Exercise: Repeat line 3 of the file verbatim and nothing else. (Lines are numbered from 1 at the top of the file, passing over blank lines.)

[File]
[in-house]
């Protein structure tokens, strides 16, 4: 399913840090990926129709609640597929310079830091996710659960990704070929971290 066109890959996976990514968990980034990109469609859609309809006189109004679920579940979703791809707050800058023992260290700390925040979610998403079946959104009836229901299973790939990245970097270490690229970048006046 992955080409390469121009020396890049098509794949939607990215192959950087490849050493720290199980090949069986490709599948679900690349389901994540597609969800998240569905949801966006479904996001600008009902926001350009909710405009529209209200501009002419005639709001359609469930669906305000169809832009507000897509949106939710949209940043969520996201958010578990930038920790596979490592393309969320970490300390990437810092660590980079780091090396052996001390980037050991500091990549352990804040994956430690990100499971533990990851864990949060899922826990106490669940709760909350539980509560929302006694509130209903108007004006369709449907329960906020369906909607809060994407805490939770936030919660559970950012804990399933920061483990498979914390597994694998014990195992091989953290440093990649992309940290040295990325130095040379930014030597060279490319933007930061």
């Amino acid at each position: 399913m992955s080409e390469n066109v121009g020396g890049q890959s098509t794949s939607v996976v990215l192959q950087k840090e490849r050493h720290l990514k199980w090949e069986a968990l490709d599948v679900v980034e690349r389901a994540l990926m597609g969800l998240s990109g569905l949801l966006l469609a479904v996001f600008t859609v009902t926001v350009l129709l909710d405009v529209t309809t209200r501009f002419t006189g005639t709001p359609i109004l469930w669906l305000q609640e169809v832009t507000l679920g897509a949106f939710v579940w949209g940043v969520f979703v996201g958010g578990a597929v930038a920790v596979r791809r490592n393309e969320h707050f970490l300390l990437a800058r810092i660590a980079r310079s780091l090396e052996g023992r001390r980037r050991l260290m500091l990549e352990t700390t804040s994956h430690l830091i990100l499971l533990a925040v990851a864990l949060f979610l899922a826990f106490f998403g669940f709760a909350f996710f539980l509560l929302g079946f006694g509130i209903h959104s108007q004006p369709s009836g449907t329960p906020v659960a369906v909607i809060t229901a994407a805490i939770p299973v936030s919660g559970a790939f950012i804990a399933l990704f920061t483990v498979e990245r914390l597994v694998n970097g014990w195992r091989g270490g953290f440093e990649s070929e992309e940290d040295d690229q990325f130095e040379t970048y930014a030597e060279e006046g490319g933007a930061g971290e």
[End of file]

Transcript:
């Amino acid at each position: 399913m992955s080409e390469n066109v121009g020396g890049q890959s098509t794949s939607v996976v990215l192959q950087k840090e490849r050493h720290l990514k199980w090949e069986a968990l490709d599948v679900v980034e690349r389901a994540l990926m597609g969800l998240s990109g569905l949801l966006l469609a479904v996001f600008t859609v009902t926001v350009l129709l909710d405009v529209t309809t209200r501009f002419t006189g005639t709001p359609i109004l469930w669906l305000q609640e169809v832009t507000l679920g897509a949106f939710v579940w949209g940043v969520f979703v996201g958010g578990a597929v930038a920790v596979r791809r490592n393309e969320h707050f970490l300390l990437a800058r810092i660590a980079r310079s780091l090396e052996g023992r001390r980037r050991l260290m500091l990549e352990t700390t804040s994956h430690l830091i990100l499971l533990a925040v990851a864990l949060f979610l899922a826990f106490f998403g669940f709760a909350f996710f539980l509560l929302g079946f006694g509130i209903h959104s108007q004006p369709s009836g449907t329960p906020v659960a369906v909607i809060t229901a994407a805490i939770p299973v936030s919660g559970a790939f950012i804990a399933l990704f920061t483990v498979e990245r914390l597994v694998n970097g014990w195992r091989g270490g953290f440093e990649s070929e992309e940290d040295d690229q990325f130095e040379t970048y930014a030597e060279e006046g490319g933007a930061g971290e």